8) Each month in Spirit magazine, they take the time to recognize an outstanding employee and an outstanding customer (or group of customers). There are full pages dedicated to these people, and I think it’s just amazing. The CEO or CIO also make it a point to dedicate an article to the magazine talking about their experiences with the airline industry, with travel in general, with customers who’ve touched their hearts. They’ve told beautiful stories of personal and emotional times in our nation’s history that shall never be forgotten and many stories of the happiness and joy travel brings to families during the holidays. I’ve never felt like I’ve known the beliefs and values of the top executives at a major corporation the way I feel like I know SWA’s.
    9) Southwest and its employees gives millions of dollars and a lot of time/hours (again, don’t know stats) to various charities around our country. The great employees of Southwest make perfect fits as true altruists!
    10) Southwest makes no bones about valuing its employees over its customers. I’ve read several accounts of this fact in the Spirit magazine, and to be frank, didn’t really understand it at first. How could a company value its employees more than its customers? Well, clearly, it’s great for any employee to work for a company that believes in this. Every working person would agree, right? Every consumer who believes that the customer is always right may not. However, it is clear to me that the trickle down effect of this value system makes for a very positive customer experience. And, you gotta love a company that loves its people.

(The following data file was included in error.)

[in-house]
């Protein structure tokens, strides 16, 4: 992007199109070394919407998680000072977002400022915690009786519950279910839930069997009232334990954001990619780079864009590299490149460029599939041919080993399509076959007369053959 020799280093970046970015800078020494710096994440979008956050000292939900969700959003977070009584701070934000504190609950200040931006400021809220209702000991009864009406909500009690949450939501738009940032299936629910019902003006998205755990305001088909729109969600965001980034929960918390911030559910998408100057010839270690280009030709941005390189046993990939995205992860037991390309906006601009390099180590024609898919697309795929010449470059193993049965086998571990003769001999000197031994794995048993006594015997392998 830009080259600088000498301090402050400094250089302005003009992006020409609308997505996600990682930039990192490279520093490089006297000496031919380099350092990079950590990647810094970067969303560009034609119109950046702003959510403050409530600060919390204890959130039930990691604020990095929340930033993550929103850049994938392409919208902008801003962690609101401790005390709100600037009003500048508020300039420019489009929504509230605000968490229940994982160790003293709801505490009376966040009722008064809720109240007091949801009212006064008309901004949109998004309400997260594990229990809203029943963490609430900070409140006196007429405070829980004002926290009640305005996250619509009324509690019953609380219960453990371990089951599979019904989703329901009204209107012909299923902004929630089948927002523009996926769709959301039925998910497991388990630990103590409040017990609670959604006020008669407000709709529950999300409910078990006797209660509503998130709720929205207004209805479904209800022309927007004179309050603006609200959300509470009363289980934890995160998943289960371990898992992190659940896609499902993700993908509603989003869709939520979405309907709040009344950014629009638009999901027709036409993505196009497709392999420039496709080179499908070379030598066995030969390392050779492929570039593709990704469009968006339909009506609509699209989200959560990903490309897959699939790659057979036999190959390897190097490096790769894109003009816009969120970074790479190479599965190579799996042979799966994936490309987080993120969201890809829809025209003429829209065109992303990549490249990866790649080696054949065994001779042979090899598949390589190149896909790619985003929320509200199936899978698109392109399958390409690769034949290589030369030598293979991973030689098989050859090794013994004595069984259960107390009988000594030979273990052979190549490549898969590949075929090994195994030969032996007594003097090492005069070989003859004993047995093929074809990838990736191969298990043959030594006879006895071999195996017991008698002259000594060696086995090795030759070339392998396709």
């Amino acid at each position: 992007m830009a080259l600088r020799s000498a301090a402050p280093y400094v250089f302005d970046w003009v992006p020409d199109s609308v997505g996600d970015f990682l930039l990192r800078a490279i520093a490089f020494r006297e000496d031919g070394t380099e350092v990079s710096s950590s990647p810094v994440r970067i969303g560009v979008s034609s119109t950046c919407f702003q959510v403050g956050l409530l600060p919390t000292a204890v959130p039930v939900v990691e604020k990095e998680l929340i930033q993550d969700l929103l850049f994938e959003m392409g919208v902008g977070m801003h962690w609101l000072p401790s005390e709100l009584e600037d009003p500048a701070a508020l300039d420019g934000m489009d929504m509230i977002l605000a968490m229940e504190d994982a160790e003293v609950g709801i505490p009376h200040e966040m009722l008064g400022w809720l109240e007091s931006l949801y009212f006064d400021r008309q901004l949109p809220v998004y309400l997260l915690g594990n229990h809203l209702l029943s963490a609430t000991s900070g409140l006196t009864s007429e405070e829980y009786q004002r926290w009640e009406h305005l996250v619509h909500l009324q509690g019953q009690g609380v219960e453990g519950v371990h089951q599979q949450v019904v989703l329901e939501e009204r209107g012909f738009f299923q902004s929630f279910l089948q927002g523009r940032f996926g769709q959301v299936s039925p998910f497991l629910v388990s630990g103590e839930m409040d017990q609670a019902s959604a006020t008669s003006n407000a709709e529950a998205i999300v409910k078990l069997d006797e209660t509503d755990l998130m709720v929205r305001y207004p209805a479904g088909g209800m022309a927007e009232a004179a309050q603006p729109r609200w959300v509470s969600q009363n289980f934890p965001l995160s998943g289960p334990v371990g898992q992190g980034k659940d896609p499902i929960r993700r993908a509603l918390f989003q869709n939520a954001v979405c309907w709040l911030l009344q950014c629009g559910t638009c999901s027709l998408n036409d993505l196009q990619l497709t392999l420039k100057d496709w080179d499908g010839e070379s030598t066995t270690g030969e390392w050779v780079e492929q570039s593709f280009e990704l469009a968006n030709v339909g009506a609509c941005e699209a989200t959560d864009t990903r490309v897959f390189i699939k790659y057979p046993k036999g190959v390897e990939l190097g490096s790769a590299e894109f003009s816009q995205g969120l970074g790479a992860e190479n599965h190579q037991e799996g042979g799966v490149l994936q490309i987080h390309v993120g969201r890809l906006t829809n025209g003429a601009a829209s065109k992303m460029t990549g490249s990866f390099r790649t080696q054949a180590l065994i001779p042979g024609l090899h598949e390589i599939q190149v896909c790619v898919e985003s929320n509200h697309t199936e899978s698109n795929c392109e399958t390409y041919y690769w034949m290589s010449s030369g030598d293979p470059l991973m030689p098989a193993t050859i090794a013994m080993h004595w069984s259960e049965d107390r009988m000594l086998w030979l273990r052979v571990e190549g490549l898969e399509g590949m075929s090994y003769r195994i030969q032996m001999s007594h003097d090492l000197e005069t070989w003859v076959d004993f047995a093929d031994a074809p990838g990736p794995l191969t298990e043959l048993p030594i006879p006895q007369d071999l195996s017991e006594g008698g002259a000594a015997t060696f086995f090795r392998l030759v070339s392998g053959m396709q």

11) Southwest’s stock symbol is ‘LUV’ for goodness sakes! Enough said. (it’s not over yet, though)
    12) Southwest has never (knock on virtual wood) crashed. They only fly one type of aircraft for several business reasons, no doubt, but the main driver behind this is passenger safety. Every pilot and co-pilot knows how to fly the plane, every bagging agent knows how to appropriately and safely load baggage, every person on the maintenance crew knows how to maintain the aircraft and knows everything that could possibly be wrong with the plane if something doesn’t look or sound right, etc. Bottom line is, I feel SAFE on Southwest Airlines.
    13) This company, its corporate culture, its loyal customer base, and its sheer success is documented in many business articles and books and is studied in business schools around the country. Many companies admire, but can never achieve, the (near) perfection that is SWA.
    14) New one from today: They have the character, confidence, transparency, and courage to publish and maintain this particular blog.
    15) Southwest does not think of it as a business opportunity to make money when people need to change their flights – regardless of the reason. It’s rarely free to change your flight last minute, but you’re not going to be paying $100+ to do so.
    16) There are probably a good 10 more reasons I think this airline is great, but I’m winding down and hope I’ve made enough of a point.

    To all the other Southwest customers and employees that happen to love this company, I hope you choose to make your voice heard here as well. To those of you who have posted threads on this site, I sincerely wish you all the best. Mergers/acquisitions are no fun, and tend to scare people. I truly hope that the deal that was reached will be the best for all involved.